This event was generously hosted by Weightmans Solicitors in their offices in Fenchurch Street, London, a very prestigious venue and attended by luminaries from the chiropractic profession in the UK and Europe, education institutions, the world of health regulation, academics, politicians as well as the President of the European Chiropractors’ Union from Norway. The format of the evening was informal, with drinks for half an hour before the speeches and then a further hour of conversation lubricated by more drinks and some substantial canapés. There was a really good buzz about the event and a palpable energy in the room.
Our Chairman David Howell opened the proceedings with thanks to our hosts, and then a humorous expression of admiration for expertise. This was to be a theme for the evening. Peter Dixon then explained the rationale for the organisation. The fact is that back pain is at epidemic levels with the NHS only able to provide limited, and relatively ineffective, care through the physiotherapy service. MSK conditions are responsible for a huge amount of disability and time off work, and as a result a huge economic burden to the country, business and domestically, and the chiropractic profession is well placed to help. The limitation is the number of chiropractors in the UK and their geographical distribution. To grow the profession to the same % levels as seen in other countries such as Canada and Norway will take 200+ years at current growth rates, with the result that the profession’s ability to help solve this huge problem will be at least minimal and probably non-existent. The solution is to stimulate interest in it as a career at school level, and develop university based courses around the country to train more Chiropractors and with a more even geographical distribution. This initiative has already born fruit with London Southbank University starting to recruit for a course starting in September 2018, and expressions of interest from a University in the northeast of England and across the Irish Sea. George Freeman MP then delivered the keynote speech.
George explained that he had worked in the Bio-Tech sphere before entering Parliament. He had established and run three companies within the Pharmaceutical industry and he had therefore had seen the way that that industry viewed healthcare. Then in government as Minister for Health Sciences he saw how the NHS worked and how government viewed it. Both involved a ‘Silo’ mentality, and the central control exercised by government was very counter-productive. Any savings made by health authorities or Hospitals were not reinvested in the local service, but simply reflected in less resources being available the following year. His vision, shared by many across the political parties, is that the NHS should be run locally and not exclusively from Westminster. That money saved in a region should, at least in large part, be available for re-investment in the service in that area. This would provide a genuine incentive for making savings, and then he went on to explore where those savings might come from. It is not easy to make savings from modern high-tech interventions such as cancer treatments or surgery. Innovations in these areas make a huge difference to patients and have transformed the way we view and treat disease, but they are expensive. Savings should not be looked for in those areas, but can be made from the ‘low hanging fruit’ and MSK conditions are just that. Huge savings can be made there in the drug budget, in a reduction from co-morbidities (not least opiate addiction) and a reduction in disability and time off work. His vision is that health service can help facilitate this, industry will also be interested in helping to find a solution and it will represent a popular cultural change. It won’t happen overnight, but then stimulating interest in Chiropractic as a career, and then training more Chiropractors, doesn’t happen overnight either, so he was very supportive of this initiative and will help us in any way he can. He also highlighted the fact that he appreciated success against the odds, and he saw the chiropractic profession as the little guy that has struggled and succeeded. His words were very inspirational and everyone there really appreciated the care that he had taken and the support he demonstrated.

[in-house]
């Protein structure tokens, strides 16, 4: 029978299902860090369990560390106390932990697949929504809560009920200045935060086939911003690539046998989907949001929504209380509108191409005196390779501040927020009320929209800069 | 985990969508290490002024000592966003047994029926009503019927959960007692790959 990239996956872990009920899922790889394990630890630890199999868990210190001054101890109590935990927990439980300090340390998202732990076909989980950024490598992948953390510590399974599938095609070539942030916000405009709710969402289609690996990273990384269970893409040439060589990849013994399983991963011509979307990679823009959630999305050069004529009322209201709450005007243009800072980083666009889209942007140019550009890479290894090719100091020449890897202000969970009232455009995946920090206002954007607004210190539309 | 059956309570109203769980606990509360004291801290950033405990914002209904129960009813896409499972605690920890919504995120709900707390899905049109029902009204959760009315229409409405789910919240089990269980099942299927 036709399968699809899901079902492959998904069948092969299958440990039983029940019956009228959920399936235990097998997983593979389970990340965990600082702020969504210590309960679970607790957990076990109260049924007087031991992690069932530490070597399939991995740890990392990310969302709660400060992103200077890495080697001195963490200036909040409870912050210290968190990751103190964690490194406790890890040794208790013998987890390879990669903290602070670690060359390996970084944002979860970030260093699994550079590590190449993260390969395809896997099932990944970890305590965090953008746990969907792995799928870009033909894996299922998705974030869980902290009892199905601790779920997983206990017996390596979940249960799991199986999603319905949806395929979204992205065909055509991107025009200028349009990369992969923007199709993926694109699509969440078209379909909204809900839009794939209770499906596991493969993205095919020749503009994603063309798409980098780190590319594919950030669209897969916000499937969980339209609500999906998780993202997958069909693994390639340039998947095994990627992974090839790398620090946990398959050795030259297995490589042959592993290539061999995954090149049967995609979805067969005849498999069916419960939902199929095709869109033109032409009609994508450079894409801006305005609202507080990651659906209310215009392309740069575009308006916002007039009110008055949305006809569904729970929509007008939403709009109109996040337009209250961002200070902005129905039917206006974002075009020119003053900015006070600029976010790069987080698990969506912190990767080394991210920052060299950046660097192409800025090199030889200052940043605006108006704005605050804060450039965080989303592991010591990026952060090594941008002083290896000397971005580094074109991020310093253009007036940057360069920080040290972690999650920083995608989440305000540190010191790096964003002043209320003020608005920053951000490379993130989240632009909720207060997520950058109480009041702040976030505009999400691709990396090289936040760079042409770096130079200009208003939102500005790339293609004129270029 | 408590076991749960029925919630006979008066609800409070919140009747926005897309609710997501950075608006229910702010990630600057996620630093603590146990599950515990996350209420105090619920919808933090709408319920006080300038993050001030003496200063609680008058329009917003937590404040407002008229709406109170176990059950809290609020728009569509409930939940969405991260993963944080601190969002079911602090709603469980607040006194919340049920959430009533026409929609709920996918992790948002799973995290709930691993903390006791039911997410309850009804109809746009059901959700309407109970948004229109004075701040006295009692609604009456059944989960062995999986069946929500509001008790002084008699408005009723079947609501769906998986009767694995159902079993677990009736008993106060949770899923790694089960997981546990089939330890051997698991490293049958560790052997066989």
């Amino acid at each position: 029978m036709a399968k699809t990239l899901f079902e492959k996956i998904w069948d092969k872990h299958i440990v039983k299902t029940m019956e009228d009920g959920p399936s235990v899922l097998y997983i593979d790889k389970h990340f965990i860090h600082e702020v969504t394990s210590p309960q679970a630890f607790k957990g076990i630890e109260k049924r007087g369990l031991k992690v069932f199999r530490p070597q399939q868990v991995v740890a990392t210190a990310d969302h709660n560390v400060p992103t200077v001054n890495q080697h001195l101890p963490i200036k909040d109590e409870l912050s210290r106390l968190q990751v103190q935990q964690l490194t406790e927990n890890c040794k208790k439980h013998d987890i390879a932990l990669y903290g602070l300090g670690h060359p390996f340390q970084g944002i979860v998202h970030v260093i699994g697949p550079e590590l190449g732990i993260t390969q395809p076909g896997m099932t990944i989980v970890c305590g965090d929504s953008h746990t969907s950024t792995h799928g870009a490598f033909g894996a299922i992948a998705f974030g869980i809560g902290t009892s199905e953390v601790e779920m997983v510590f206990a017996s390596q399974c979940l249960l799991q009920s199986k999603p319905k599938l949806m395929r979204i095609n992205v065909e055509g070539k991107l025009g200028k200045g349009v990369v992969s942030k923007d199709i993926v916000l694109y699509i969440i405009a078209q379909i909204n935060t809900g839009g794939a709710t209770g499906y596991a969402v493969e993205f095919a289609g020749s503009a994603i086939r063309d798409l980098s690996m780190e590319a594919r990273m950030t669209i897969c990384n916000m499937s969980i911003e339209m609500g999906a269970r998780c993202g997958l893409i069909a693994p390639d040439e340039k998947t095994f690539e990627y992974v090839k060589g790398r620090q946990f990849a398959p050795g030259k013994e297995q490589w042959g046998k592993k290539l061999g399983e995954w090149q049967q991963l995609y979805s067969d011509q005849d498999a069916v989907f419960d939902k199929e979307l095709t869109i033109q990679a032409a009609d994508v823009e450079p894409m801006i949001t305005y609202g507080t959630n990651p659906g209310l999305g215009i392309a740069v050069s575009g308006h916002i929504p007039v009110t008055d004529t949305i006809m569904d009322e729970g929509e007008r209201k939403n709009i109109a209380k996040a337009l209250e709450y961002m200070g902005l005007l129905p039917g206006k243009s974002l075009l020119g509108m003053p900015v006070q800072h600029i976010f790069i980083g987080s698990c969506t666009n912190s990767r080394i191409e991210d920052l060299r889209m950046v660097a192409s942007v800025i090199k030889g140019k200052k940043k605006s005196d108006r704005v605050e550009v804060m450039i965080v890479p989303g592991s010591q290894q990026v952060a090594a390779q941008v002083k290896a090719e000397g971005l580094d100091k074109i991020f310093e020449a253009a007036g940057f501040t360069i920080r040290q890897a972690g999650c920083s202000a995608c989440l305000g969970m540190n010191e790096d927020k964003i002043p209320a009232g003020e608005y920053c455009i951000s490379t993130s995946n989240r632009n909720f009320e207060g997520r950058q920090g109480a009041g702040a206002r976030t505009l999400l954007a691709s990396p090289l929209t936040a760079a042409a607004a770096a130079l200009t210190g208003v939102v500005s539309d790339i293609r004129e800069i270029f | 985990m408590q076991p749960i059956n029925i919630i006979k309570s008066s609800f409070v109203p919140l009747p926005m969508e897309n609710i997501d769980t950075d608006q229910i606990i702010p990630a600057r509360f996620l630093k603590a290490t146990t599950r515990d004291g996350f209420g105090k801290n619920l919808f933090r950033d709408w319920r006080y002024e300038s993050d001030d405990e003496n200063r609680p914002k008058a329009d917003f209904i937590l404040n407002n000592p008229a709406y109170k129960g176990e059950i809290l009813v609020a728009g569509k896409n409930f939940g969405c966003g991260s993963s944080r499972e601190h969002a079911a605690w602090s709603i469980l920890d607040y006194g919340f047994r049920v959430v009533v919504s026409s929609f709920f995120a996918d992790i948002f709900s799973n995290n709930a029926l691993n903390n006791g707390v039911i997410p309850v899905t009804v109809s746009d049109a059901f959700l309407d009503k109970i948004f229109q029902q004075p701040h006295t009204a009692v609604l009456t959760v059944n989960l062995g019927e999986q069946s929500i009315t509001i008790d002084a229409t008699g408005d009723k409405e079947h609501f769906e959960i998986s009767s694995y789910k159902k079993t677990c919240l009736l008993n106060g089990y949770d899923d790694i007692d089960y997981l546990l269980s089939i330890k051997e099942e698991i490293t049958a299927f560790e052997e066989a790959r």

SPCE needs money and we are encouraging Chiropractors to support us by donating the equivalent of a treatment fee per month. We hope this should not represent too great a burden, and the regular flow of income that that will represent will make a huge difference to the speed and reach of this initiative; alternatively a one off donation would of course be very helpful. There will be regular updates as to progress and new initiatives to keep the profession informed of our progress. Any contacts that any of you have in the academic world at school or university level would be very much appreciated, so please get in touch if you know anybody in those fields. By supporting this organisation you will be doing a huge amount to preserve the role that Chiropractic plays and help to guarantee the future of your profession.
George Freeman is now Patron of SPCE.